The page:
The direct influence of skills anticipation on public policy has been traditionally weak. Educational institutions and training providers use skills anticipation survey results both for informing their strategies and for supporting student guidance and counselling. Trade unions and employers’ organisations are mostly involved in national or local level boards or committees that are in charge of steering and monitoring the skills anticipation activities. Frequently, the boards/committees are coordinated by an institution which is formally responsible for education, training, employment or local development policies, depending on the particular issue being addressed. Employers’ associations also act as direct customers and users of skills anticipation aimed at supporting the planning of continuous vocational training at the sectoral level.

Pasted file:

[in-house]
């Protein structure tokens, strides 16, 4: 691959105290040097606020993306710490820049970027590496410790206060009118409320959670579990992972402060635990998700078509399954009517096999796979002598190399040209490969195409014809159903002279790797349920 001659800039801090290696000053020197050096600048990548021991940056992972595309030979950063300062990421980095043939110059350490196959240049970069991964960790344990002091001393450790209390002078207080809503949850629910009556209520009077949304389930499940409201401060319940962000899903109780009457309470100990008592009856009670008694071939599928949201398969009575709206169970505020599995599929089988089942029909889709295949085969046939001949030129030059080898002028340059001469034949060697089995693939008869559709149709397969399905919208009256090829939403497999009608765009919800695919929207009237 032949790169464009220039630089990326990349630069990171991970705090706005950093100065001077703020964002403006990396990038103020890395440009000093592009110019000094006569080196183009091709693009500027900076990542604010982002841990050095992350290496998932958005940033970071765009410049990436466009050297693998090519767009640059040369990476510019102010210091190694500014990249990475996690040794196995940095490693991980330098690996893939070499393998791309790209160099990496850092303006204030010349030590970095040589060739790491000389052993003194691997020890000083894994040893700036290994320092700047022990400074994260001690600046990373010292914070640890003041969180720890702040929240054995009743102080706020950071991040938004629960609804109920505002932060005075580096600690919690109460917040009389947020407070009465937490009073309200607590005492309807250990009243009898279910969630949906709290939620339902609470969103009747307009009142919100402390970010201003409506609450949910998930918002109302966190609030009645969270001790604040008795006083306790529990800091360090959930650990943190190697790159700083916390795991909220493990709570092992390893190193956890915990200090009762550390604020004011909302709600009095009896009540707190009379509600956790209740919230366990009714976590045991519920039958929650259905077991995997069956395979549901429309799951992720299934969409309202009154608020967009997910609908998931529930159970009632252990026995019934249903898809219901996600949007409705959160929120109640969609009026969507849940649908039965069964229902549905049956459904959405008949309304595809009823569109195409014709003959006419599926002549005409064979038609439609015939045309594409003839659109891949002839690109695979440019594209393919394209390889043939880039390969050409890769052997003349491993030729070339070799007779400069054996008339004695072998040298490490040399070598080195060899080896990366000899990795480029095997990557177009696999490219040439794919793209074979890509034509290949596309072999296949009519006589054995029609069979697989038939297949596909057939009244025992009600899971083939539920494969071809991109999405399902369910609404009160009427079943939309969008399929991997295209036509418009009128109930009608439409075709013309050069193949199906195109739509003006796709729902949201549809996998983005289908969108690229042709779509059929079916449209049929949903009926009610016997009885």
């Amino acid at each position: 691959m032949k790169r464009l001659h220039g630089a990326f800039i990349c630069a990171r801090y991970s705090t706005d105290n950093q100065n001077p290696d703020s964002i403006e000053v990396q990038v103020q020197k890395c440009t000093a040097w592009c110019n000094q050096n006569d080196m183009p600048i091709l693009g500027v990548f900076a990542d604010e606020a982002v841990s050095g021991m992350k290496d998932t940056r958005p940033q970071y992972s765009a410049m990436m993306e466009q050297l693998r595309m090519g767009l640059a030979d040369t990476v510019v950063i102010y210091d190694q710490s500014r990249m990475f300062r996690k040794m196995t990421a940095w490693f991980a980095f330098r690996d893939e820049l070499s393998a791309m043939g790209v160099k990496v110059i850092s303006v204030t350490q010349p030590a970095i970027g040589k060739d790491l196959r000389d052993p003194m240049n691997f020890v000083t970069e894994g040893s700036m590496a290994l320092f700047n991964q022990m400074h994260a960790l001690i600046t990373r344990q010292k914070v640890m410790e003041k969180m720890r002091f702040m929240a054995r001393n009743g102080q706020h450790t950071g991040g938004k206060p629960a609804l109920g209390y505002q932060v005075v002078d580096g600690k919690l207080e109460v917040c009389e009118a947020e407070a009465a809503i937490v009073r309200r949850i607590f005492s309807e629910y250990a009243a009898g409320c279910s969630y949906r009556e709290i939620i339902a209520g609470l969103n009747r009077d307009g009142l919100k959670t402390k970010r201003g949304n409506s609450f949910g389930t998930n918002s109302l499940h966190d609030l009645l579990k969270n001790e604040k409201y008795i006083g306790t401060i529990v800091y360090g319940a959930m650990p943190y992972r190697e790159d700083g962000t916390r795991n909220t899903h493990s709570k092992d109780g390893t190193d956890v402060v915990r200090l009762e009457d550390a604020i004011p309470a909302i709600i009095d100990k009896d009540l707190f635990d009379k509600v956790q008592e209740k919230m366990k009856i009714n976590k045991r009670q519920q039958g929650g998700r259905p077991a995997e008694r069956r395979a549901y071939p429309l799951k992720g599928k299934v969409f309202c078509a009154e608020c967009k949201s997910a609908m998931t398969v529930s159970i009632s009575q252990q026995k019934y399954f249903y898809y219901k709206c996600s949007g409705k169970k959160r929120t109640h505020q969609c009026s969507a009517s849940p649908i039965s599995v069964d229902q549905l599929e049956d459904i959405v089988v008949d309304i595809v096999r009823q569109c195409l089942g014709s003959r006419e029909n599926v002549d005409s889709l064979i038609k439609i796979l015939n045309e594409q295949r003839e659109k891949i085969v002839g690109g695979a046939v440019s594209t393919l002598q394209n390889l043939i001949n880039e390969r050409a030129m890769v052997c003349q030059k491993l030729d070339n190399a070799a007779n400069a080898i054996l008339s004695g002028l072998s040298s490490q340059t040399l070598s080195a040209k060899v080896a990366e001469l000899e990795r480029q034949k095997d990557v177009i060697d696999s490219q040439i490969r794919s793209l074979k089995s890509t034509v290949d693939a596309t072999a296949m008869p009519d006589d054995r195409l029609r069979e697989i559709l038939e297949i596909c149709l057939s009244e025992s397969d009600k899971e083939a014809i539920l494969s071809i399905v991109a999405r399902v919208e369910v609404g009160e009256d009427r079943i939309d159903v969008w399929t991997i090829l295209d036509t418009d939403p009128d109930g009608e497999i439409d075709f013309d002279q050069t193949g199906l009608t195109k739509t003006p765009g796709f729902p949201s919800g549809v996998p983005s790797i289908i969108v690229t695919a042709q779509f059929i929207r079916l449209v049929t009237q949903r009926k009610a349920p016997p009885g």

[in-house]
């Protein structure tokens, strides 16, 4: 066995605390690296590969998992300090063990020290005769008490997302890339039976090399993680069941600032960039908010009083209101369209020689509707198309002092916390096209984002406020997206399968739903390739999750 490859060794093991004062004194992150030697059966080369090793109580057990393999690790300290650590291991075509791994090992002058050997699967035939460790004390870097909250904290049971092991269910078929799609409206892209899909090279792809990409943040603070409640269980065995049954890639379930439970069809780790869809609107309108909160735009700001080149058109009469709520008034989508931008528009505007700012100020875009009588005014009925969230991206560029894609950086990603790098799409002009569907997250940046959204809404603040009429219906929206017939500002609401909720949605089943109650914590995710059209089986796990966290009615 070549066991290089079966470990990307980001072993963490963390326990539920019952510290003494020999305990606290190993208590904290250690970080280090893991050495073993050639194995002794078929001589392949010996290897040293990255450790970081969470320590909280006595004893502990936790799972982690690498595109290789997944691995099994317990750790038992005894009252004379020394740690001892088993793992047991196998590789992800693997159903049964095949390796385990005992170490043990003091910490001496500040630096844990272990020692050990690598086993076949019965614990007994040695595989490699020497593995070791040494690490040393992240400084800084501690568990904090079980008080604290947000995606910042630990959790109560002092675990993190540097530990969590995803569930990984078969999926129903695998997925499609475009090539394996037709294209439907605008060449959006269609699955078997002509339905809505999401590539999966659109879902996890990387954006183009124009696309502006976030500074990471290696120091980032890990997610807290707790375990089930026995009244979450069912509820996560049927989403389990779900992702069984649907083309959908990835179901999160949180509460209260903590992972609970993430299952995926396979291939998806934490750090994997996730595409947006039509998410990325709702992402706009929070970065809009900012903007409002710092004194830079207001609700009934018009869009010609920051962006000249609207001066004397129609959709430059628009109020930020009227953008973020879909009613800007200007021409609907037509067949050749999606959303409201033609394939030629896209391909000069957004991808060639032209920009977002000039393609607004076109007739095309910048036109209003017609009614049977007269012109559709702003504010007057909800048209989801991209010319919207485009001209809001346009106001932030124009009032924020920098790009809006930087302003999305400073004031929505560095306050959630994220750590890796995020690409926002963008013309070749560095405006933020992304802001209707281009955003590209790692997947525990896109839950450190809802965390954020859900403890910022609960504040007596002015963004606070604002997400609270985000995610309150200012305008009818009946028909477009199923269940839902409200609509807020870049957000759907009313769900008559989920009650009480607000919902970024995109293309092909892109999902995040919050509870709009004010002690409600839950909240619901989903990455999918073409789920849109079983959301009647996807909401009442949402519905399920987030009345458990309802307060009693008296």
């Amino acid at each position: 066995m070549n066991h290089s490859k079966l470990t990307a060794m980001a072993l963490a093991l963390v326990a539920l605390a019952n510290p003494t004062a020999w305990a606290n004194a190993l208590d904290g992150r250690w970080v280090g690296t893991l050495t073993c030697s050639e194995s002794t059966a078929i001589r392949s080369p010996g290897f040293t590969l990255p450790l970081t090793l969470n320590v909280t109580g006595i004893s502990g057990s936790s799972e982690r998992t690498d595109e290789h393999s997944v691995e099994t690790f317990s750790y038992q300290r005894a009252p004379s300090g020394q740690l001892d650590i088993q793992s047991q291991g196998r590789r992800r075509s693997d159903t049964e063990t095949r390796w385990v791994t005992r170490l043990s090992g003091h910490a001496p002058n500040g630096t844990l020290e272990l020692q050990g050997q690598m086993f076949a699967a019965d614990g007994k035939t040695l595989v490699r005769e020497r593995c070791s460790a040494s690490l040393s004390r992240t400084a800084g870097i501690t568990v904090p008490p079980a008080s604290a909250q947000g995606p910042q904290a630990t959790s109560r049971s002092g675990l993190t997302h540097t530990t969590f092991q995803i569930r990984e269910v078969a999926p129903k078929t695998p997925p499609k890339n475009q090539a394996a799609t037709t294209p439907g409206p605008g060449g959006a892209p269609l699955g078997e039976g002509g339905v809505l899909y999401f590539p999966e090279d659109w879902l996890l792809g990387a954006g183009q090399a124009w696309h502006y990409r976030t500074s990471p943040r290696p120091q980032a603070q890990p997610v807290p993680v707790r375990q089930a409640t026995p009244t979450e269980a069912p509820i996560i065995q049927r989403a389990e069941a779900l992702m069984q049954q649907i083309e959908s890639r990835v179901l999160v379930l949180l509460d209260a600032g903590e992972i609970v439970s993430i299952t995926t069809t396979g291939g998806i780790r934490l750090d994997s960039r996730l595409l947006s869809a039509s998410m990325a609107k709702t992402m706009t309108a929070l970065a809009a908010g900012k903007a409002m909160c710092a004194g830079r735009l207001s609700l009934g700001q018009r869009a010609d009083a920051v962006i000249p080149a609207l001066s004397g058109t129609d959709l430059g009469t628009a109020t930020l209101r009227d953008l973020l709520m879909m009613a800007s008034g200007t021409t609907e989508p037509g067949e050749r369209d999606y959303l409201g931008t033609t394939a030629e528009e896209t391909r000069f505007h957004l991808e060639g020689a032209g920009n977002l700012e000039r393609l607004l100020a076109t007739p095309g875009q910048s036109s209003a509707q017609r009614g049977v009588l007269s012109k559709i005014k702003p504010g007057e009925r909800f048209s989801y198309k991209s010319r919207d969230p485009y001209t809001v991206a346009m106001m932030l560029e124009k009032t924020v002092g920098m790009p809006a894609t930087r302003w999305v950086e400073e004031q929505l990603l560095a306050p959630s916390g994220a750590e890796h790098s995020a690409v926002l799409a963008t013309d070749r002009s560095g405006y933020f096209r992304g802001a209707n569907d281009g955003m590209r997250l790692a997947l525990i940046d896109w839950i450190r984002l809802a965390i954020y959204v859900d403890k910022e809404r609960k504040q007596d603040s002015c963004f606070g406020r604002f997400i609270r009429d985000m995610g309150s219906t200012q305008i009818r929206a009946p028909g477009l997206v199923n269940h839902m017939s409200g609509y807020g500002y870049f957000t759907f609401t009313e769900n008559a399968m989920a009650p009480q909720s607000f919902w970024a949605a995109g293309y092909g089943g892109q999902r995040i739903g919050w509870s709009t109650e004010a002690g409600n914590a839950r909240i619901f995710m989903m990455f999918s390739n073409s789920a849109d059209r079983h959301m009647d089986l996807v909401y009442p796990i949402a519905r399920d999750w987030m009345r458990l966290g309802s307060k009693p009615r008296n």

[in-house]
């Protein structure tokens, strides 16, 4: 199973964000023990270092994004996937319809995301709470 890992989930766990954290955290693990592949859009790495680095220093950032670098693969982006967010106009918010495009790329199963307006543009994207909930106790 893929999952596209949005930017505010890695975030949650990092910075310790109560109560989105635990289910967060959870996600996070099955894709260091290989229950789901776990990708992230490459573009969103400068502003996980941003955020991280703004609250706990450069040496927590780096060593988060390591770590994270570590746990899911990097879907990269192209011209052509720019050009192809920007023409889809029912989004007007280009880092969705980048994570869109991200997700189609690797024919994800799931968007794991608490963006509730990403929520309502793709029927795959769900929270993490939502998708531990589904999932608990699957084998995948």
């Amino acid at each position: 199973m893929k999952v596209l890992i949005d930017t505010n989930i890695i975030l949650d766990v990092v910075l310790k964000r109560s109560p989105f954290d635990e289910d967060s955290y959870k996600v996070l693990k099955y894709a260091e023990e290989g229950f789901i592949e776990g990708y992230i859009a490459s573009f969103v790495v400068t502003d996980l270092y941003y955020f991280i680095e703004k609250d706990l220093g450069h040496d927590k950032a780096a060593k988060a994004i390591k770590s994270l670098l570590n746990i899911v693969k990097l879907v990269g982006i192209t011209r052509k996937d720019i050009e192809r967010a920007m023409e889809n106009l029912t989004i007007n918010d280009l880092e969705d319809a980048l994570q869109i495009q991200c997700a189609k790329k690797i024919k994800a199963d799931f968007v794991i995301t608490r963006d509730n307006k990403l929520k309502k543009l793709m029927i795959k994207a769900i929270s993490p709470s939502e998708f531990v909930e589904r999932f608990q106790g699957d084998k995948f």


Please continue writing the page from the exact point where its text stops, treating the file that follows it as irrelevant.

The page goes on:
Funding and resources
There are no clear figures on how much is spent on skills anticipation in Italy. The volume of actors involved in skills anticipation activities makes it difficult to identify the scale of expenditure. Much of the funding for skills anticipation is supplied at the local level, given that responsibility for skills anticipation rests largely with local authorities. However, some national level funding is provided for some actors. ISFOL, for which the Ministry of Labour and Social Policies provides funding, had a budget of €151m in 2014; however, this sum covers activities other than research relating to vocational education and training (VET) and employment. AlmaLaurea, had a total budget of €3.9m in 2013, 18 per cent of which was supplied by the Italian government, while the rest came mainly from university funding.